Eco-DRR Project

Research Program

Eco-DRR Project

Outline of the project

Globally, the rate of natural disaster occurrence has been increasing, partly due to contemporary climate change. Accordingly, adaptation to natural disaster risks is increasingly important to the sustainability of human societies. At the same time, many societies are experiencing shrinking populations. Ecosystem-based Disaster Risk Reduction (Eco-DRR) takes advantage of the multi-functionality of ecosystems and biodiversity, including their capacity to mitigate natural disasters while providing multiple ecosystem services. Population decline provides ample opportunity for implementing Eco-DRR. Our project will develop practical solutions for the implementation of Eco-DRR by visualizing natural disaster risks, evaluating the multi-functionality of Eco-DRR solutions, conducting transdisciplinary scenario analysis, examining traditional and local knowledge of disaster risk reduction, and collaborating with the insurance industry and other sectors.

Background and goals

Climate change impacts natural and human systems, and these impacts are projected to intensify in the future. Our project focuses on reducing risk and developing management strategies related to natural disasters. The risk of natural disasters results from the interaction between a climate-related hazard and the exposure and vulnerability of human activities (Fig. 1); therefore, adaptation to natural disaster risk can be realized by reducing exposure (e.g., by improving land use) and vulnerability to hazards. Hard engineering of natural disaster countermeasures has targeted safety levels below which natural disasters can be prevented. Although these countermeasures are effective if the hazard level of the natural disaster is below the target safety level, societies increasingly face situations in which hazards exceed safety levels, resulting in devastating natural disasters. Eco-DRR approaches focus on lowering the exposure of human activities to natural hazards to reduce, if not prevent, associated losses and damages. Eco-DRR approaches take advantage of the multi-functionality of ecosystems, complementing conventional approaches to natural disaster management even though the effectiveness and multifunctionality of Eco-DRR are not yet clearly and quantitatively understood. The population of Japan increased substantially over the last century, increasing both the risk of and public exposure to natural disasters. Recently, however, the population is aging and shrinking, leading to the abandonment of farmlands and houses as well as decreases in other intensive land uses, a challenging circumstance that nevertheless provides an opportunity for improving land use. Evaluating past natural disaster risks in both expanding and shrinking population contexts therefore provides valuable information about adaptation strategies considered in Japan as well as in other countries. Given this background, the Eco-DRR project sets two main goals. First, it develops methodologies to evaluate Eco-DRR multi-functionality and assess Eco-DRR by comparing multi-functionality in the past, present and future. Secondly, the project supports Eco-DRR implementation through transdisciplinary collaborations with local communities, governments, insurance industry and other stakeholders.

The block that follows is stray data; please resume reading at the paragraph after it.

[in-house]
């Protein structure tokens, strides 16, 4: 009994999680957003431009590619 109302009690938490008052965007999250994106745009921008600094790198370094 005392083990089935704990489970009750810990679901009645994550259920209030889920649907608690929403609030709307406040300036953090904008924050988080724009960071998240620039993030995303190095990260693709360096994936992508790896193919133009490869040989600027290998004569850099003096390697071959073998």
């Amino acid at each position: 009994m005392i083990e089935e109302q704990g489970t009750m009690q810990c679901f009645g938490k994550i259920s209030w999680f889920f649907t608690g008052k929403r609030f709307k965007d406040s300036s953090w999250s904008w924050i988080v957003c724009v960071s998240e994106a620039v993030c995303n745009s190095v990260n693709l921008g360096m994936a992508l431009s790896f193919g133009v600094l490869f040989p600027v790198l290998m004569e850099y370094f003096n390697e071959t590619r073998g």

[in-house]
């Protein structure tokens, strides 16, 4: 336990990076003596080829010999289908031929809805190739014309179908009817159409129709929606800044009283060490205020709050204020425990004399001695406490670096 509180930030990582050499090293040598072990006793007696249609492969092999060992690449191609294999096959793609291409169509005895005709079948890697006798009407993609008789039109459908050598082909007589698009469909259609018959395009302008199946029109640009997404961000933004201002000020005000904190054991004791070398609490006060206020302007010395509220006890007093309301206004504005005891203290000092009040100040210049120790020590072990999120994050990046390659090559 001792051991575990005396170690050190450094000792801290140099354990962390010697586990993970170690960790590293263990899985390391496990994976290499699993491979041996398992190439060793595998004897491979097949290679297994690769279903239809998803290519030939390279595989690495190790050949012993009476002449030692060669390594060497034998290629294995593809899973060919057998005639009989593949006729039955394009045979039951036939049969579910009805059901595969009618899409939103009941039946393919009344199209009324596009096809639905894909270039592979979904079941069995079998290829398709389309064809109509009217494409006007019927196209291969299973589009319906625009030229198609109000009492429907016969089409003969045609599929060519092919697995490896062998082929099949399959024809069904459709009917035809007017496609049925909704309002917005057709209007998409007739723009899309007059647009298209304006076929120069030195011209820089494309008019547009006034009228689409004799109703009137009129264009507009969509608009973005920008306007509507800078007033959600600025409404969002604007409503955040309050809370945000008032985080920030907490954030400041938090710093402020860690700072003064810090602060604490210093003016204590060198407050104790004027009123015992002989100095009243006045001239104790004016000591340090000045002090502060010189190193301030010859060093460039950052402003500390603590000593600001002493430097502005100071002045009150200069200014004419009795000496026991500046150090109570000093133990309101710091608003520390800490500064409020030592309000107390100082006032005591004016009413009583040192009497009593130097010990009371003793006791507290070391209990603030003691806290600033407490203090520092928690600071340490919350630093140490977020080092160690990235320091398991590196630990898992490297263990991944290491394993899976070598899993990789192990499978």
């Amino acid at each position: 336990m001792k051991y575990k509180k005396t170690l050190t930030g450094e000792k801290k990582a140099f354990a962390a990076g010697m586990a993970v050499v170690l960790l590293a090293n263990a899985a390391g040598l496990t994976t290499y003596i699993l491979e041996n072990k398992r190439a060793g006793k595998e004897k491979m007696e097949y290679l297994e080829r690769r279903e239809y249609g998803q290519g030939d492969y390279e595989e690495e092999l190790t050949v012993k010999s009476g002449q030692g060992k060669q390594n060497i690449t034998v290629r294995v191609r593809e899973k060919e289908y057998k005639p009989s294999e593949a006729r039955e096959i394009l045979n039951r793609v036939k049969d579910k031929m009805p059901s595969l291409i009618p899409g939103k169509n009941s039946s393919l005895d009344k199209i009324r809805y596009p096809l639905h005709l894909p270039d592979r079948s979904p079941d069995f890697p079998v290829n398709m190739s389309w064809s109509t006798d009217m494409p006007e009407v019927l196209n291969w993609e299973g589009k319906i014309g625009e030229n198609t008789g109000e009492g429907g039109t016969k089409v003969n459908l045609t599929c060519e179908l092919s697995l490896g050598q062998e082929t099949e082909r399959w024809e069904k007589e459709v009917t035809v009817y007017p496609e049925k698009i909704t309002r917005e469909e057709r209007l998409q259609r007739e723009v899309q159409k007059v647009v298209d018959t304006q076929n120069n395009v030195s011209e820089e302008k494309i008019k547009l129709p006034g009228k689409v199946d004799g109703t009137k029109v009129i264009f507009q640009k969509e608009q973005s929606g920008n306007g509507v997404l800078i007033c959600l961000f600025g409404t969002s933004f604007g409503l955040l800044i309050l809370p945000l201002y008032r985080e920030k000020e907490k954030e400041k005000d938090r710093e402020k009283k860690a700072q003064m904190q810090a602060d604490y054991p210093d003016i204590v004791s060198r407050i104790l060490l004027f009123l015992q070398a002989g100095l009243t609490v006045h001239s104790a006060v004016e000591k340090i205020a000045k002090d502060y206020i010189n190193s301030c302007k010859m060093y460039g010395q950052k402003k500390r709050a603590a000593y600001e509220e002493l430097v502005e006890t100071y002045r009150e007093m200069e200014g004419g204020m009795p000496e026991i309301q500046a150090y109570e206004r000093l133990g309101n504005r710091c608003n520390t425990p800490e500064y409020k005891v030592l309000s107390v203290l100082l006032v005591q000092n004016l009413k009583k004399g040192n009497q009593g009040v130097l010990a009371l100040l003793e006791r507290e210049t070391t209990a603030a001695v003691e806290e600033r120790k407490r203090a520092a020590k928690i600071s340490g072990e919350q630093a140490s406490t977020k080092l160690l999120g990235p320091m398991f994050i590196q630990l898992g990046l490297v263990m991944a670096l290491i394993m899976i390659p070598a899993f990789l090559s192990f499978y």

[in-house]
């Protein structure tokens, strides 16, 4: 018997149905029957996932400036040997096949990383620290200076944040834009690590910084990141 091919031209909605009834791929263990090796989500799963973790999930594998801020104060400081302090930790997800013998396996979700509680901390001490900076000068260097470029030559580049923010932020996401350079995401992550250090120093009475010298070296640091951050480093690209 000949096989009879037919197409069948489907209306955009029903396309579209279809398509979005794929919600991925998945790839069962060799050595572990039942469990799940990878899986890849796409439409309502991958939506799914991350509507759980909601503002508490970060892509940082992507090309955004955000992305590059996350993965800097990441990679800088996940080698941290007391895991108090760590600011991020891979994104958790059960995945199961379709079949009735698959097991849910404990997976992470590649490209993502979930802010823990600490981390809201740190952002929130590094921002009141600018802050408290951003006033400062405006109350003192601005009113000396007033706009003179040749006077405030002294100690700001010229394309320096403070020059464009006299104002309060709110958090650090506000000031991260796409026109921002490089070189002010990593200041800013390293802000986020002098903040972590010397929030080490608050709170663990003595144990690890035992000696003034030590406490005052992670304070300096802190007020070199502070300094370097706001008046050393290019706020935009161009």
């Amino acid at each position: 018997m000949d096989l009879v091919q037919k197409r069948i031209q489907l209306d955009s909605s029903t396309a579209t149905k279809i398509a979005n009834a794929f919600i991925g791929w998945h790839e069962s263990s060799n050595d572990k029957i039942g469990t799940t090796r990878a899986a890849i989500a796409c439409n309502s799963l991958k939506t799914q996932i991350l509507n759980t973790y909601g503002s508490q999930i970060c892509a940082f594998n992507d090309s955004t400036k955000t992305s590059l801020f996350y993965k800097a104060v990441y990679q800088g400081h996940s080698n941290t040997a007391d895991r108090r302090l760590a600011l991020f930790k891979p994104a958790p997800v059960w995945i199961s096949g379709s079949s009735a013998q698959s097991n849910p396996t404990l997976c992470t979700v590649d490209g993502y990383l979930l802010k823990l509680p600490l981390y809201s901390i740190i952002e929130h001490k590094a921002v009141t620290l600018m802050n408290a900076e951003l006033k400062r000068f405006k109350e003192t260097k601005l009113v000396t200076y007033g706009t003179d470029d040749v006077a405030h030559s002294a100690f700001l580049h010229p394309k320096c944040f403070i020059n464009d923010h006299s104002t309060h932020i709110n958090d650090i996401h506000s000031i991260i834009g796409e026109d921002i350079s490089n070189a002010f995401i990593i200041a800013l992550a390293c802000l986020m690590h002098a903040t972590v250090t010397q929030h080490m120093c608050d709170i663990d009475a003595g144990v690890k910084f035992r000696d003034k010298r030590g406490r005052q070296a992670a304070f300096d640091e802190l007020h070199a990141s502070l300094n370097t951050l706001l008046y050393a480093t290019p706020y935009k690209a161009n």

Fig. 1 Ecosystem-based disaster risk reduction not only lowers disaster risks but also enhances the benefits of ecosystem services by reducing the exposure of human activities in high-hazard locations and supporting human activities in low-hazard locations.

Research objectives

Three research components contribute to achieve the above two goals: